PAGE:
This had, however, very limited positive results. The generally difficult situations presented often led to perceived unfair actions, such as personality preferences, sycophancy, and protectionism of a few over the rest of the community. Thus, the members of the community quickly became highly critical of, or even outright opposed their Judenrat.[citation needed]

Tadeusz Piotrowski cites Jewish survivor Baruch Milch stating "Judenrat became an instrument in the hand of the Gestapo for extermination of the Jews... I do not know of a single instance when the Judenrat would help some Jew in a disinterested manner." through Piotrowski cautions that "Milch's is a particular account of a particular place and time... the behavior of Judenrat members was not uniform."[5]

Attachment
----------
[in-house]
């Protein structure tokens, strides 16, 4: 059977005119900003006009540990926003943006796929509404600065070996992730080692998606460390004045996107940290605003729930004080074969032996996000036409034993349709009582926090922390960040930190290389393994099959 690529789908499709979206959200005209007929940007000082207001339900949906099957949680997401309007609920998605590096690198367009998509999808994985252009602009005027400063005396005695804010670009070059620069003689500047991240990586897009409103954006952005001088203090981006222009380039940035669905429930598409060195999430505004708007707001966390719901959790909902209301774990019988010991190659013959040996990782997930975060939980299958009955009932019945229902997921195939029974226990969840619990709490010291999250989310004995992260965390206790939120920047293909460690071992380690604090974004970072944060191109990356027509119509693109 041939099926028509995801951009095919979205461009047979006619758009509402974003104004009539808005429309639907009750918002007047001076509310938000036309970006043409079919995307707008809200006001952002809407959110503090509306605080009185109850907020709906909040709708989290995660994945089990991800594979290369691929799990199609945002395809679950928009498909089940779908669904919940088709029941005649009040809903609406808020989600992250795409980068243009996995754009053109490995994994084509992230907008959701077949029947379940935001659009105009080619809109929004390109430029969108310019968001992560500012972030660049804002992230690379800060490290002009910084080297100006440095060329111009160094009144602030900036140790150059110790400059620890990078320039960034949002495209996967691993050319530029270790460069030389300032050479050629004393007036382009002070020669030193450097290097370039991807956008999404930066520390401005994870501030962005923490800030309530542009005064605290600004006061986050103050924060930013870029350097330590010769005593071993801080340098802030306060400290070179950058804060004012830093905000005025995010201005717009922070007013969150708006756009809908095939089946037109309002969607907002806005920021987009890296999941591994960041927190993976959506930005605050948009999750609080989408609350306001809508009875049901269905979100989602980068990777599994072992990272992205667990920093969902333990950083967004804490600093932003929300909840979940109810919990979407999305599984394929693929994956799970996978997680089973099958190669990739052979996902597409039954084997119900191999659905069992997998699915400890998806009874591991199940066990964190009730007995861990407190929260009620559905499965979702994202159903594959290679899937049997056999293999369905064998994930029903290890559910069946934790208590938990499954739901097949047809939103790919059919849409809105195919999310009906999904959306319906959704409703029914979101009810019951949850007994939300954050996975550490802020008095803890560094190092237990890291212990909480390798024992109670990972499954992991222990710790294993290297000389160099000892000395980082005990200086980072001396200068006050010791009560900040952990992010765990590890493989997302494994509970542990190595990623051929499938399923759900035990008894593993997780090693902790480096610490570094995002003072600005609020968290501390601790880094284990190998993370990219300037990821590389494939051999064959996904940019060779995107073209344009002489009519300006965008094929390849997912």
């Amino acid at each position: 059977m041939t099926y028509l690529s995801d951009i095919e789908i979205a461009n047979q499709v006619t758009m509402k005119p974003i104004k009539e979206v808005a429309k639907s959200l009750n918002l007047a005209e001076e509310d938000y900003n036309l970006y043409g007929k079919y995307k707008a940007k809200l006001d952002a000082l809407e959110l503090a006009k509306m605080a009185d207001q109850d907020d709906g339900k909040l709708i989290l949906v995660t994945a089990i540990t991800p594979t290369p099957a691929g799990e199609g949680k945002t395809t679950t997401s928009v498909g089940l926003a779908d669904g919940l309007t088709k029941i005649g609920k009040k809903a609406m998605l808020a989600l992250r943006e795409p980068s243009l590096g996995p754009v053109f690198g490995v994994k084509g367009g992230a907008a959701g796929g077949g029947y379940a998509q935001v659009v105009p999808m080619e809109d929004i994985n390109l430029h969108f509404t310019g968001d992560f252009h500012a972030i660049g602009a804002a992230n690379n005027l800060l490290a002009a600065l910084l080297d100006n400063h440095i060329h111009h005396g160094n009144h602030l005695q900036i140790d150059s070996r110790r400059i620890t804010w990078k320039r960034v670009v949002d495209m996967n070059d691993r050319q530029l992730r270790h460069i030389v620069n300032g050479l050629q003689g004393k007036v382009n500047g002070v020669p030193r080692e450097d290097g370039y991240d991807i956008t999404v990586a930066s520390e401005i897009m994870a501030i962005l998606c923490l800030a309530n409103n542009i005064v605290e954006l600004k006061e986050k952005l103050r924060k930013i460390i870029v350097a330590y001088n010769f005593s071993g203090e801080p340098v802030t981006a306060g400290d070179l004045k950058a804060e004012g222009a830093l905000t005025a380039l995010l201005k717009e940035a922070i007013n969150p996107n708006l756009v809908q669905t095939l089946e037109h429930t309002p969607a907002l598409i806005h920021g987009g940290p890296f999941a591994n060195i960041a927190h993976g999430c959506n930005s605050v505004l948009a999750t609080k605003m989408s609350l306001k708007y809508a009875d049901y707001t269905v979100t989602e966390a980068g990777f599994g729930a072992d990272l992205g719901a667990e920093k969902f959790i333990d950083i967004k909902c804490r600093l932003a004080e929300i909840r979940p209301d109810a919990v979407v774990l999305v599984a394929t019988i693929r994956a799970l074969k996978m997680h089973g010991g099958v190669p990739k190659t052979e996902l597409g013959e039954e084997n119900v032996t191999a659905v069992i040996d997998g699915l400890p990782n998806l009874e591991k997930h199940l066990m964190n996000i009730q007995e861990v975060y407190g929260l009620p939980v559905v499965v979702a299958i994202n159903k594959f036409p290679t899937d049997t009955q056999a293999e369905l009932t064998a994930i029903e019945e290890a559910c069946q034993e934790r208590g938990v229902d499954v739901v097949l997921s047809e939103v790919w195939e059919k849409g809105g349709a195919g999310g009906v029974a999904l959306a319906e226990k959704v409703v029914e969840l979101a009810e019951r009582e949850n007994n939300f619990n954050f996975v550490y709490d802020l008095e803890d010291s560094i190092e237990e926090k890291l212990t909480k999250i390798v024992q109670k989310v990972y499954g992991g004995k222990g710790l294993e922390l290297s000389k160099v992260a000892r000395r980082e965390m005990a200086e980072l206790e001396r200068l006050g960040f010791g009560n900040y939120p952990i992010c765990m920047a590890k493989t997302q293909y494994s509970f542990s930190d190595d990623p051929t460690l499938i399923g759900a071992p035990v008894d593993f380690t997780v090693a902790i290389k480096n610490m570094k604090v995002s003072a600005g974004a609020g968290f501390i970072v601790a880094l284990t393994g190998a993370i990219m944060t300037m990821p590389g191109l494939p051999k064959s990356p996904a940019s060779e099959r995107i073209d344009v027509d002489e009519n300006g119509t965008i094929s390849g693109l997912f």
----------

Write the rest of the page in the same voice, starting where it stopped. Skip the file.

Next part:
The question of whether participation in the Judenrat constituted collaboration with the Germans remains a controversial issue to this day.[6][7][8][9][10][11] The view that Jewish councils collaborated in the Holocaust has been challenged by Holocaust historians including Isaiah Trunk in his 1972 book, Judenrat: The Jewish Councils in Eastern Europe Under Nazi Occupation. Summarizing Trunk's research, Holocaust scholar Michael Berenbaum writes: "In the final analysis, the Judenräte had no influence on the frightful outcome of the Holocaust; the Nazi extermination machine was alone responsible for the tragedy, and the Jews in the occupied territories, most especially Poland, were far too powerless to prevent it."[12] [better source needed] This remains a topic of considerable scholarly disagreement.


Jewish police in the Węgrów Ghetto